193 Structure of an Atmospheric River over the Gulf of Mexico Observed during the NASA CPEX Campaign

Thursday, 19 April 2018
Champions DEFGH (Sawgrass Marriott)
Jose Martinez-Claros, New Mexico Institute of Mining and Technology, Socorro, NM

The NASA Convective Processes Experiment (CPEX) was a one-month
aircraft field campaign that took place in the North Atlantic-Gulf of
Mexico-Caribbean Oceanic region during the early summer of 2017. A
total of 16 missions were conducted, in which dropsondes, among
multiple other instruments, were used to collect data, to better
understand convective initiation, organization, and growth
processes. The fifth of these missions was conducted on June 2, 2017
to investigate the moist flow moving to the NE over the Gulf of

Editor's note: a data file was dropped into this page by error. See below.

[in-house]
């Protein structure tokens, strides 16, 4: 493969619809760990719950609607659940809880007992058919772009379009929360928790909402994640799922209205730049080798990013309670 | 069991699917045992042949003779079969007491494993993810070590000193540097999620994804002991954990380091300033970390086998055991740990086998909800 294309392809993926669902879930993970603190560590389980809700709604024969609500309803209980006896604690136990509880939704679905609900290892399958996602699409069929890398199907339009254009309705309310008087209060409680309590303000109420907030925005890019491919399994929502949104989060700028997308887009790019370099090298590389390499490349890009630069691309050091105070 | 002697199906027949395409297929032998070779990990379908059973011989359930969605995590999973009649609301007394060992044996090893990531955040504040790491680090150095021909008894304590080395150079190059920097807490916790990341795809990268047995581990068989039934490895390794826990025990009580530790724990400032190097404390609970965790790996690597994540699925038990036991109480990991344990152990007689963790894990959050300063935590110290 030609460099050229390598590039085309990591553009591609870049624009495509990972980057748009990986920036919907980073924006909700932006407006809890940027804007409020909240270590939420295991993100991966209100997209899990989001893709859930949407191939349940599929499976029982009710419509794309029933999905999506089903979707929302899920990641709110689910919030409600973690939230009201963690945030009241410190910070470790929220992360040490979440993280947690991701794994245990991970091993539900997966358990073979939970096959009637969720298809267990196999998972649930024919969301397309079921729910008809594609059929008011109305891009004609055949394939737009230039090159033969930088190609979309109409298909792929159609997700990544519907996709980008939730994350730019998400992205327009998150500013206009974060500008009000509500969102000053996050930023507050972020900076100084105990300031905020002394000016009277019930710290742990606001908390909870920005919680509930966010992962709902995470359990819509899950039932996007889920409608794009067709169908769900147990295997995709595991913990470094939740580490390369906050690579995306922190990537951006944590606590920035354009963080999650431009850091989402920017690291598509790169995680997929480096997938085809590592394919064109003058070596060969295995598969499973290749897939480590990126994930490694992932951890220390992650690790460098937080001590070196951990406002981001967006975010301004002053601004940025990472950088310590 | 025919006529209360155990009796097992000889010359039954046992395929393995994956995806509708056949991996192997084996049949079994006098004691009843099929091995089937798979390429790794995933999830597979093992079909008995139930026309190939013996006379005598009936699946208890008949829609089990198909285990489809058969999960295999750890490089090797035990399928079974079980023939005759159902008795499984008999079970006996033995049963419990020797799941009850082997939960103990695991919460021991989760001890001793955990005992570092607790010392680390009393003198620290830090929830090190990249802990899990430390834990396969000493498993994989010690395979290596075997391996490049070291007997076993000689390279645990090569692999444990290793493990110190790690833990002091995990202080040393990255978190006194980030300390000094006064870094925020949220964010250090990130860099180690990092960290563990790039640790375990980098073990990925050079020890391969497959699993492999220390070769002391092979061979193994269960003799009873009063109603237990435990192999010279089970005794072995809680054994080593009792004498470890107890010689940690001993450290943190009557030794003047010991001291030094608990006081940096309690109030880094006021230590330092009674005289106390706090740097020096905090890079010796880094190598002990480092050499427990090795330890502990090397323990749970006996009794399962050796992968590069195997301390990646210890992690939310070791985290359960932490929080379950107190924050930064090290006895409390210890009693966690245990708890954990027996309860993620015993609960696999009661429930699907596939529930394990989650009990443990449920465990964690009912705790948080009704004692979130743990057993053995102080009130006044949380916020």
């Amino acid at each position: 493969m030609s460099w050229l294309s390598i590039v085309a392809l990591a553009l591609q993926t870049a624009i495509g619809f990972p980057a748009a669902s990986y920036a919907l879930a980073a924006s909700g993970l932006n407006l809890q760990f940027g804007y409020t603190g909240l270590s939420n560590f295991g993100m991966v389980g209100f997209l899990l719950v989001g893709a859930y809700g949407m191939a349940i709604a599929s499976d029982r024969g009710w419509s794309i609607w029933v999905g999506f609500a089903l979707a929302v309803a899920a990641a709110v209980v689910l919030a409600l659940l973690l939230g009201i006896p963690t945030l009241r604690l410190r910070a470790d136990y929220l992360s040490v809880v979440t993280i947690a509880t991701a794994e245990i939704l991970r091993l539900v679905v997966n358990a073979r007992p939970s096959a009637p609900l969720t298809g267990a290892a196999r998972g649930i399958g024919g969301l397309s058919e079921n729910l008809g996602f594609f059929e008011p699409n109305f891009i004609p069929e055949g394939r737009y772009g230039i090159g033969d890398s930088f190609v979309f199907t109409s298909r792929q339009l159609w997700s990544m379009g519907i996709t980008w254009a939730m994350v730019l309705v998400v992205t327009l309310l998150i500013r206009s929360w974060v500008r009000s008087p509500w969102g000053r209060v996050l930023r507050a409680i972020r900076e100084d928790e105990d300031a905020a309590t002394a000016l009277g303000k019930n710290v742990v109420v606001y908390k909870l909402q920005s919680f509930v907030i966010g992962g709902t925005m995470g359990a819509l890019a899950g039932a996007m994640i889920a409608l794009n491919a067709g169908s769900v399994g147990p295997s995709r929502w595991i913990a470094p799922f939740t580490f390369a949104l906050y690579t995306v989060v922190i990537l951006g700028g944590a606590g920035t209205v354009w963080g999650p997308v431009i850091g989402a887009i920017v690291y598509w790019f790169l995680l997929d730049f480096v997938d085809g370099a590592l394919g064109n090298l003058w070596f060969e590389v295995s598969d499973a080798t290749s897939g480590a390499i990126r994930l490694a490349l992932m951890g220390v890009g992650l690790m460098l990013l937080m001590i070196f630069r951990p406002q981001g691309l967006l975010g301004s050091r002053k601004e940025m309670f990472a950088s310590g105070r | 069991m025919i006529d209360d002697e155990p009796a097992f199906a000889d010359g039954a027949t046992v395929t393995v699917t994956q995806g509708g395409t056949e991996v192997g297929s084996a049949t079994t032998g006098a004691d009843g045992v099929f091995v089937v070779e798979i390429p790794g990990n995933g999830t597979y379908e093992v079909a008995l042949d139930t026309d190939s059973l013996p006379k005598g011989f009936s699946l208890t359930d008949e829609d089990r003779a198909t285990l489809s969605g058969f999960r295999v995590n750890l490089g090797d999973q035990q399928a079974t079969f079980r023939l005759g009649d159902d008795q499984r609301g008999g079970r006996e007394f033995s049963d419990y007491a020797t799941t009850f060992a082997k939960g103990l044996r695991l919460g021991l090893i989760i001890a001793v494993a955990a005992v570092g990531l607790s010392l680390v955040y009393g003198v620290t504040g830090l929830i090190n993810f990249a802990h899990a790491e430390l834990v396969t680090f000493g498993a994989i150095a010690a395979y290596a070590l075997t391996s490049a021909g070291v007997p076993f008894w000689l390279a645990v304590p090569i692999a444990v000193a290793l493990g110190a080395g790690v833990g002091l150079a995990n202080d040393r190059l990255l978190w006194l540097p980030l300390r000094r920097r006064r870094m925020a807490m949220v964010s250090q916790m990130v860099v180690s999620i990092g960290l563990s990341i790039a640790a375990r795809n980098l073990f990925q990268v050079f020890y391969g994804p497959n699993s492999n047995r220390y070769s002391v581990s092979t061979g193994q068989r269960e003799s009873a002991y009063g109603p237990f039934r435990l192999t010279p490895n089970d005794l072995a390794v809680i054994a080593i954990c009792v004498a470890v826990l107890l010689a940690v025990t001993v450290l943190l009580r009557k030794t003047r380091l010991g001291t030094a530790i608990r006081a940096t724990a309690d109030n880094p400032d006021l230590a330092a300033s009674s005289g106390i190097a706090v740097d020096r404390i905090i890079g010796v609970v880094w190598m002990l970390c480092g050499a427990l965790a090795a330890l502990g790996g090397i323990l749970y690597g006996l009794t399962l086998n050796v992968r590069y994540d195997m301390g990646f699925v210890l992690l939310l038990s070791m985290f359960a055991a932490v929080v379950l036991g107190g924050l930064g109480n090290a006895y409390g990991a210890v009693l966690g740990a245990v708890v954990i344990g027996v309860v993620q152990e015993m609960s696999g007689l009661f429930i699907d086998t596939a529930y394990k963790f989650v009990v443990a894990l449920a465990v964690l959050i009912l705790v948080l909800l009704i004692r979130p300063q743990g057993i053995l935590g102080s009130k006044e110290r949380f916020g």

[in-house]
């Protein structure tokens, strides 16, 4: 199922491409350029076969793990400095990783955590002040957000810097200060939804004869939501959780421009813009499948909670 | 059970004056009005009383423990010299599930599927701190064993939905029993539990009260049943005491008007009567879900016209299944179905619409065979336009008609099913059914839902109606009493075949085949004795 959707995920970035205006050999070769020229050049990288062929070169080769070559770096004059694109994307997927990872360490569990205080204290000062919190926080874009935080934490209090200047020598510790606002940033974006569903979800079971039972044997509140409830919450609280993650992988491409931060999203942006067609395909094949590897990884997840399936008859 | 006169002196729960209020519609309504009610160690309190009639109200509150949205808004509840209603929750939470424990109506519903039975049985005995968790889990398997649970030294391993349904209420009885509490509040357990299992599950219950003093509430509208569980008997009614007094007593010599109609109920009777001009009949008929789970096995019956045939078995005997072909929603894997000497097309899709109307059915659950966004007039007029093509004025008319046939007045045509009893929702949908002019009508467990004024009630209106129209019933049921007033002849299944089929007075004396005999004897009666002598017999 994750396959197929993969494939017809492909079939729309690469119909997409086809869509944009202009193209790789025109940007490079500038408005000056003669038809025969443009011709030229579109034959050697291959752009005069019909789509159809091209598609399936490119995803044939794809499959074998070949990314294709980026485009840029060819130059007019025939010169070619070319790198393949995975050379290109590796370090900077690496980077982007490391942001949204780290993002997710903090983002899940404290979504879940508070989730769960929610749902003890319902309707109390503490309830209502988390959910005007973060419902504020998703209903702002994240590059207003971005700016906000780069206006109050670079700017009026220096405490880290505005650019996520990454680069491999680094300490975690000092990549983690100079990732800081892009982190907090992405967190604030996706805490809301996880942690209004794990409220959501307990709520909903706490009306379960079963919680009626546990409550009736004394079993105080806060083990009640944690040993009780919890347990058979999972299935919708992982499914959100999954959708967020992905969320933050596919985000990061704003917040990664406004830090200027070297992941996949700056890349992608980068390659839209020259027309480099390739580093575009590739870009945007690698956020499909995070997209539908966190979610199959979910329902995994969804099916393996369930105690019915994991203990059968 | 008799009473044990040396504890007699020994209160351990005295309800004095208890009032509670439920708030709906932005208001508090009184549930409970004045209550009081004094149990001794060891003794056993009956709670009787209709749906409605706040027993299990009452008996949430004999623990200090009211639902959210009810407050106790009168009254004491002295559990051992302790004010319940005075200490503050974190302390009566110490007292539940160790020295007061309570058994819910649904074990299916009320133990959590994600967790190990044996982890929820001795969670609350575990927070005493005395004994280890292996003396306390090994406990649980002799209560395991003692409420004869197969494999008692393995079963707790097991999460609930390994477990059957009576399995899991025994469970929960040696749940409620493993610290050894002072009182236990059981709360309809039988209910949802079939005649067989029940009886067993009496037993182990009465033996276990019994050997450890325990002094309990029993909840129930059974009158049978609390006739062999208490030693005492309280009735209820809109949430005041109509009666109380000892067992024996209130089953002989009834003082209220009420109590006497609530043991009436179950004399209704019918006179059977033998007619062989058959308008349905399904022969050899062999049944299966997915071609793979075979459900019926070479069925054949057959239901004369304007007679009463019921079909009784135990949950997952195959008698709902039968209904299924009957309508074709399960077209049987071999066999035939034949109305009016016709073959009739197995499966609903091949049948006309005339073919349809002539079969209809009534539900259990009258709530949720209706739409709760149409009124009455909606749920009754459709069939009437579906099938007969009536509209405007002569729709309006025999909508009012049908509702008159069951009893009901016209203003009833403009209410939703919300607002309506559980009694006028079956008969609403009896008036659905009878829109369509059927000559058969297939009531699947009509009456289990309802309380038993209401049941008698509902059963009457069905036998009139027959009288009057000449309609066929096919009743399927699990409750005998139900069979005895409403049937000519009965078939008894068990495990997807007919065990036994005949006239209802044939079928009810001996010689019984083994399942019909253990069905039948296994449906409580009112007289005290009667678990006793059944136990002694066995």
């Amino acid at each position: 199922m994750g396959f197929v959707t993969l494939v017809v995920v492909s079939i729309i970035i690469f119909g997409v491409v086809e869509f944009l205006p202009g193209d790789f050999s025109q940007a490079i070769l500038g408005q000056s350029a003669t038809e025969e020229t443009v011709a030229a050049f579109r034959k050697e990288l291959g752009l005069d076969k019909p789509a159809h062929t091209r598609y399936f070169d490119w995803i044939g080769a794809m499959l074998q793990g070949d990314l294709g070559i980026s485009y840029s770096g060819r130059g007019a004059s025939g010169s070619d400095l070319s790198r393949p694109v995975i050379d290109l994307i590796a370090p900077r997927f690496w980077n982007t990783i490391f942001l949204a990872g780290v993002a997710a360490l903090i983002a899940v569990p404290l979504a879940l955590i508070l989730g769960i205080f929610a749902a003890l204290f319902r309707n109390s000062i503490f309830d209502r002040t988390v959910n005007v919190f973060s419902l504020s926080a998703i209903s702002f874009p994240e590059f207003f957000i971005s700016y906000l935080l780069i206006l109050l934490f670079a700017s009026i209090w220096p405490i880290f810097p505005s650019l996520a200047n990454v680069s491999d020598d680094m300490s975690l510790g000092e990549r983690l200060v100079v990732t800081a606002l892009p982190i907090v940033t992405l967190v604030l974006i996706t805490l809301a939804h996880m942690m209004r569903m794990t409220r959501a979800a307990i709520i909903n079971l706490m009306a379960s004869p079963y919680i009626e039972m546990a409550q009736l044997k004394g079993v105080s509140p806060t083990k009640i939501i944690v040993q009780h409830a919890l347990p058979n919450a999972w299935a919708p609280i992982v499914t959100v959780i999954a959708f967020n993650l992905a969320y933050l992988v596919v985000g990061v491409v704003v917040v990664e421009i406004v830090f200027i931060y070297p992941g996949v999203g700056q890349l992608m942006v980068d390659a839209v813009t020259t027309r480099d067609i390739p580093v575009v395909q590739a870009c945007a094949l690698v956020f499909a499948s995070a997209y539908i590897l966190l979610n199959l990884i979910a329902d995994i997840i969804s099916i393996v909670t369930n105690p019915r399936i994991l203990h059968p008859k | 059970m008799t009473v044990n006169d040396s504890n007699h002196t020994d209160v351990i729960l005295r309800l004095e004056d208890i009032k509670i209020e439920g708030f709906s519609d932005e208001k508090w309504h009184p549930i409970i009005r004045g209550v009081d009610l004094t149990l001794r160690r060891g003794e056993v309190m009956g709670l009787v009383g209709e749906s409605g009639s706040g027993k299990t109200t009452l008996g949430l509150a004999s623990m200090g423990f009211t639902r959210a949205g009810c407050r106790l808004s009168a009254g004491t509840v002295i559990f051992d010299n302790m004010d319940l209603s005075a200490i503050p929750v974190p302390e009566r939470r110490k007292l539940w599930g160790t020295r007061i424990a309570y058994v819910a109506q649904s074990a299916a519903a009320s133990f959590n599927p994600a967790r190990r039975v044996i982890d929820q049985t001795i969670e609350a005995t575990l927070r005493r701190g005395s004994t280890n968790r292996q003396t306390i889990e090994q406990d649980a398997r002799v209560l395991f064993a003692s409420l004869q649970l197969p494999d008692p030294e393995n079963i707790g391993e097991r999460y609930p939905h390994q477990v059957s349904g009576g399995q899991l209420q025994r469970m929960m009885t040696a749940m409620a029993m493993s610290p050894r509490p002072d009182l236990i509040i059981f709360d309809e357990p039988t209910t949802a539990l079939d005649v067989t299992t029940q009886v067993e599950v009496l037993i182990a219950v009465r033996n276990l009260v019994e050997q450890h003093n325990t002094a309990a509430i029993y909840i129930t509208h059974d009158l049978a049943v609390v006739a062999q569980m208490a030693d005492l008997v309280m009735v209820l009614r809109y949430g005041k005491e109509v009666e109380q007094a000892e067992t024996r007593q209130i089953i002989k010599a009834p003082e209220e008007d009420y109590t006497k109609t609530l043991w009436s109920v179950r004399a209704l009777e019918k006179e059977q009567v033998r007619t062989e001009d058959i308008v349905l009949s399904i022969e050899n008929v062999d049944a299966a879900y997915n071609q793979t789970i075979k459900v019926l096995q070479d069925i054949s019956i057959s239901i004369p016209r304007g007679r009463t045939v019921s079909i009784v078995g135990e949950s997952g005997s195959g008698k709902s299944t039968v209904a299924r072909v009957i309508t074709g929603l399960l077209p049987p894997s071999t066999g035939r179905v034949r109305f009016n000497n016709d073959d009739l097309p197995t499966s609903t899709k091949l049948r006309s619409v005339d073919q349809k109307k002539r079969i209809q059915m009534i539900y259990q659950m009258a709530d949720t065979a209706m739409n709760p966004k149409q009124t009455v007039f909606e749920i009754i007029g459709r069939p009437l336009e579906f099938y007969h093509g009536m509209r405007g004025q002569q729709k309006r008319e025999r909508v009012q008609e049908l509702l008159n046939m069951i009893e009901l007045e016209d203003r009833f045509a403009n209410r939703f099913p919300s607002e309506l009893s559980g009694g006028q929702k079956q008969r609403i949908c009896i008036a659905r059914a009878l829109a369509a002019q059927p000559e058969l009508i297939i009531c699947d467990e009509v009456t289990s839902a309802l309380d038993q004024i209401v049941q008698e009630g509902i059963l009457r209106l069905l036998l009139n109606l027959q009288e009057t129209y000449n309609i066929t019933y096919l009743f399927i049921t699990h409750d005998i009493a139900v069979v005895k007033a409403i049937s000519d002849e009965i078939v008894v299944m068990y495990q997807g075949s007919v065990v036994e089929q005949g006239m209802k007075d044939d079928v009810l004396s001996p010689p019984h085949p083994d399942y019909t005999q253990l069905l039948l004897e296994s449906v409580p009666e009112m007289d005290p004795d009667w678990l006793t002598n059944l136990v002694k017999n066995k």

Mexico from the remnants of the East Pacific tropical storm
Beatriz. This system consisted mainly of heavy stratiform cloudiness
and widely scattered large convective cells as seen from a satellite
view-point. The transport of moisture into the Gulf of Mexico from the
E Pacific, due to atmospheric rivers, enhanced the interest in this
specific mission. A total of 23 dropsondes were launched over a
rectangular pattern of 1 degree by 9 degrees in the Central Gulf of
Mexico, covering a cross-section of this disturbance. To obtain
meteorological parameter values in the entire observational volume, a
three dimensional variational analysis (3D-Var) method was used.
Saturation fraction and instability index plots, obtained from 3D-Var
calculated parameters, indicate a region particularly susceptible to
deep convection centered at longitude 91 degrees W. This longitude
crosses the Bay of Campeche, which is the region where the remnants of
Beatriz crossed over from the E Pacific into the Gulf of Mexico. The
presence of cold pools at low levels in the Central Gulf of Mexico, is
also investigated.
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